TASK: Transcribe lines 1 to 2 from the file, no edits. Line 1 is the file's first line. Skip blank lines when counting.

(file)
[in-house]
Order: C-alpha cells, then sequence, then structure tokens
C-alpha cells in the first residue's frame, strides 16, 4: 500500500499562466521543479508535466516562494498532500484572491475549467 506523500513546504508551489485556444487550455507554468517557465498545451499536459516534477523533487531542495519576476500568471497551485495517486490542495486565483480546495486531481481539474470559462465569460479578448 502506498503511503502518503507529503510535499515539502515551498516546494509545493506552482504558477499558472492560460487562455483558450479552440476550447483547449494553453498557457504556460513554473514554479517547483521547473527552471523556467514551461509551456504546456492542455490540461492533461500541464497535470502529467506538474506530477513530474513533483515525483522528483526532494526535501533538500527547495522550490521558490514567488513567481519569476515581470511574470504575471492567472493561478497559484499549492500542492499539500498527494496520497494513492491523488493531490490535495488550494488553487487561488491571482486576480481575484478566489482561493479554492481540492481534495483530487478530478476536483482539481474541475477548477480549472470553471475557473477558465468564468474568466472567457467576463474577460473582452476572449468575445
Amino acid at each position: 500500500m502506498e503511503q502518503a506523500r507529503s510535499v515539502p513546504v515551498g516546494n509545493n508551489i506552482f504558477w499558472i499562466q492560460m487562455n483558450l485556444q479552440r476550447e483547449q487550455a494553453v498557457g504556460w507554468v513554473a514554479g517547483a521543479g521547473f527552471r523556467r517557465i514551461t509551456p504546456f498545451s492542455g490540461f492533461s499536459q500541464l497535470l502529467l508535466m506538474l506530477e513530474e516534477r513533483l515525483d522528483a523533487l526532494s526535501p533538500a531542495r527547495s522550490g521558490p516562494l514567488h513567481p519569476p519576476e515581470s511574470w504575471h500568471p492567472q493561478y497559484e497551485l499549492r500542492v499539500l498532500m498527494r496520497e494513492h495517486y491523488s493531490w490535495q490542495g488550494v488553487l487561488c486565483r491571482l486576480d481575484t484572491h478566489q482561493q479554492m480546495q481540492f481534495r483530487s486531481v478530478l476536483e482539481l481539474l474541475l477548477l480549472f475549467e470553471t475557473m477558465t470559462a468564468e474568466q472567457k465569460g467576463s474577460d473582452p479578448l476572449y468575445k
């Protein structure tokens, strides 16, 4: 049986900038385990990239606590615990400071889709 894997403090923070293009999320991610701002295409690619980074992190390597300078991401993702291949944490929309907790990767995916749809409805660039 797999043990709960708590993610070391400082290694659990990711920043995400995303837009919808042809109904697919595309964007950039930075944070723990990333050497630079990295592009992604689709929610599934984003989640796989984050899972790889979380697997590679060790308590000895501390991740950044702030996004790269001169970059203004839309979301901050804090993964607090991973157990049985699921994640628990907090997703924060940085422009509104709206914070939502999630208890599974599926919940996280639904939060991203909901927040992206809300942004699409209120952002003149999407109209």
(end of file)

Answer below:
[in-house]
Order: C-alpha cells, then sequence, then structure tokens